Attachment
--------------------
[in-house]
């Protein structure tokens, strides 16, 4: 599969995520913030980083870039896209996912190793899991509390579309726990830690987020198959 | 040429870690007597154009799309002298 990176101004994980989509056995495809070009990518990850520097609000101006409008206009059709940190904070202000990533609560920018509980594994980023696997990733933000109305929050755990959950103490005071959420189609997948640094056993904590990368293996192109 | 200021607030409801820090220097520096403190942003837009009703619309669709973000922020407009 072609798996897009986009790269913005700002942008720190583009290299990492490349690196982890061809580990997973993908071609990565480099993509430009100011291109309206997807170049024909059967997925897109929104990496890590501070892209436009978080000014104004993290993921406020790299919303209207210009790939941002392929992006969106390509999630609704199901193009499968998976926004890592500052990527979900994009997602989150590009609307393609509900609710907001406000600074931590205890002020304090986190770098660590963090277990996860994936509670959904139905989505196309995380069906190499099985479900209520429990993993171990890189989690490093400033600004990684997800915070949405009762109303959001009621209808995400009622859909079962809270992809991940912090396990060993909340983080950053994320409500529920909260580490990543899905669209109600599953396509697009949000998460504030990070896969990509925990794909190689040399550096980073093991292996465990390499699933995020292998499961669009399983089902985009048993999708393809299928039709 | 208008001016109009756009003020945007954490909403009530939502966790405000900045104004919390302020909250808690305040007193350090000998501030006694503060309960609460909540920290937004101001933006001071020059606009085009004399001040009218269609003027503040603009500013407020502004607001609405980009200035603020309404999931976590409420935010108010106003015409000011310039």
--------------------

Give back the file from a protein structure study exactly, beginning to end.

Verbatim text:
[in-house]
């Protein structure tokens, strides 16, 4: 599969995520913030980083870039896209996912190793899991509390579309726990830690987020198959 | 040429870690007597154009799309002298 990176101004994980989509056995495809070009990518990850520097609000101006409008206009059709940190904070202000990533609560920018509980594994980023696997990733933000109305929050755990959950103490005071959420189609997948640094056993904590990368293996192109 | 200021607030409801820090220097520096403190942003837009009703619309669709973000922020407009 072609798996897009986009790269913005700002942008720190583009290299990492490349690196982890061809580990997973993908071609990565480099993509430009100011291109309206997807170049024909059967997925897109929104990496890590501070892209436009978080000014104004993290993921406020790299919303209207210009790939941002392929992006969106390509999630609704199901193009499968998976926004890592500052990527979900994009997602989150590009609307393609509900609710907001406000600074931590205890002020304090986190770098660590963090277990996860994936509670959904139905989505196309995380069906190499099985479900209520429990993993171990890189989690490093400033600004990684997800915070949405009762109303959001009621209808995400009622859909079962809270992809991940912090396990060993909340983080950053994320409500529920909260580490990543899905669209109600599953396509697009949000998460504030990070896969990509925990794909190689040399550096980073093991292996465990390499699933995020292998499961669009399983089902985009048993999708393809299928039709 | 208008001016109009756009003020945007954490909403009530939502966790405000900045104004919390302020909250808690305040007193350090000998501030006694503060309960609460909540920290937004101001933006001071020059606009085009004399001040009218269609003027503040603009500013407020502004607001609405980009200035603020309404999931976590409420935010108010106003015409000011310039």